In February we also began the process of building the upper wings. These are nearly identical to the lower wings; they differ in hardware and a few details. We have also been working on the layout of the upper wing center section, building a quick mockup with pine spars to ensure that the wing fuel tank and fittings all work out as expected.

As this is written (mid March) we're only a month away from Sun N Fun 2004. We will have the Model 14 prototype there, of course.

We are trying to make as much progress as possible, though the days before SNF are hectic to say the least. We pack up all sorts of displays, our tents, and get set up so that most of the company plus family members can camp comfortably in Lakeland for a week and a half... no small undertaking.

As we're fond of telling people, the prototype will be done on Tuesday - we leave the question of which Tuesday a bit open to speculation.


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Prior to making the wing fairings, the side panels were rough trimmed to clear the wing root to enable the panels to close.  
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Each panel is fastened down separately using flush quarter-turn fasteners.  
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Blue foam and scrap wood was used to provide a solid support base for the clay.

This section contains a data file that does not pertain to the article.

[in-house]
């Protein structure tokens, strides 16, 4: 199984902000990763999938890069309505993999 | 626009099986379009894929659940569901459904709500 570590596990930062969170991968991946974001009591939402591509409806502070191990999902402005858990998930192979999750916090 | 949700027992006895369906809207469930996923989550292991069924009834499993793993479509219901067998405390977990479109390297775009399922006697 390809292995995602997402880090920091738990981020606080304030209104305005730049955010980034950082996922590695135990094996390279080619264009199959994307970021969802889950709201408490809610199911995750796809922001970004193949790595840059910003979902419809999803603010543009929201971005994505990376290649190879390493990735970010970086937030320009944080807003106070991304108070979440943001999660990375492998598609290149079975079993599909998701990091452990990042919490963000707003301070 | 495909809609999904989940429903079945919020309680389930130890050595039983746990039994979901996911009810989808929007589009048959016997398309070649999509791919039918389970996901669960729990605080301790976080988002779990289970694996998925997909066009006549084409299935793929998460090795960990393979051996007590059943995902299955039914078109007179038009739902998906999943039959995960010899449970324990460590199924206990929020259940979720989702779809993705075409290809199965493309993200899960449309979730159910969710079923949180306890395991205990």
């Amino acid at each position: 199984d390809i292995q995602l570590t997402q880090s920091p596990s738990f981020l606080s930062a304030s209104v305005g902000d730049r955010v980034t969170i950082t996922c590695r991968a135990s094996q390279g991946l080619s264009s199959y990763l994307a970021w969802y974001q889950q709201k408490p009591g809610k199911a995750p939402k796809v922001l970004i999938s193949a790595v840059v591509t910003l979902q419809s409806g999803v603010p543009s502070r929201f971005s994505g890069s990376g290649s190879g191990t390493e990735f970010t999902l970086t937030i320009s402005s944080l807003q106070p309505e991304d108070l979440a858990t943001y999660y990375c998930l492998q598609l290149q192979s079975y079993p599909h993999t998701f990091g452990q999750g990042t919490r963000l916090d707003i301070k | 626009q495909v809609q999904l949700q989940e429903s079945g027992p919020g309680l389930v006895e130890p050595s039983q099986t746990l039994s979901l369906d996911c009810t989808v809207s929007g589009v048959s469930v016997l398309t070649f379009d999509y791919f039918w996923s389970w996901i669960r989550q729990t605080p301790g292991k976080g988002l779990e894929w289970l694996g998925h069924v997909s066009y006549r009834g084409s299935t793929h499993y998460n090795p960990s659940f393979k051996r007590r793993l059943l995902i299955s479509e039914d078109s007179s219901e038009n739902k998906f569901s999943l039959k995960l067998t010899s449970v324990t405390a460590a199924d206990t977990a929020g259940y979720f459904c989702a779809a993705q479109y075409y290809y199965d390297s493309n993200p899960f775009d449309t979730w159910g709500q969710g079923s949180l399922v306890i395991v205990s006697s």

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Here you can see the thin plywood frame that gave the clay a solid base foundation. The wood was simply secured with duct tape to the aluminum skin.  
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Barrett Brummett (left) and Paul Goetsch apply the first layers of modeling clay.  
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Steen president Paul Goetsch applies clay to the wing root area. Each block of clay was heated in the microwave for about 3 minutes to soften it.  
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The clay mold is beginning to take shape.  
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Preliminary smoothing of the clay.  
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You can use any handy object to help you shape the clay.  
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The clay is sculpted to create a smooth fairing over both the wing root and the landing gear/fuselage junction.  
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The clay has been shaped and smoothed in preparation for covering it with fiberglass. The fiberglass will provide the farings for the protorype, and will be used to "take-off" the final production molds.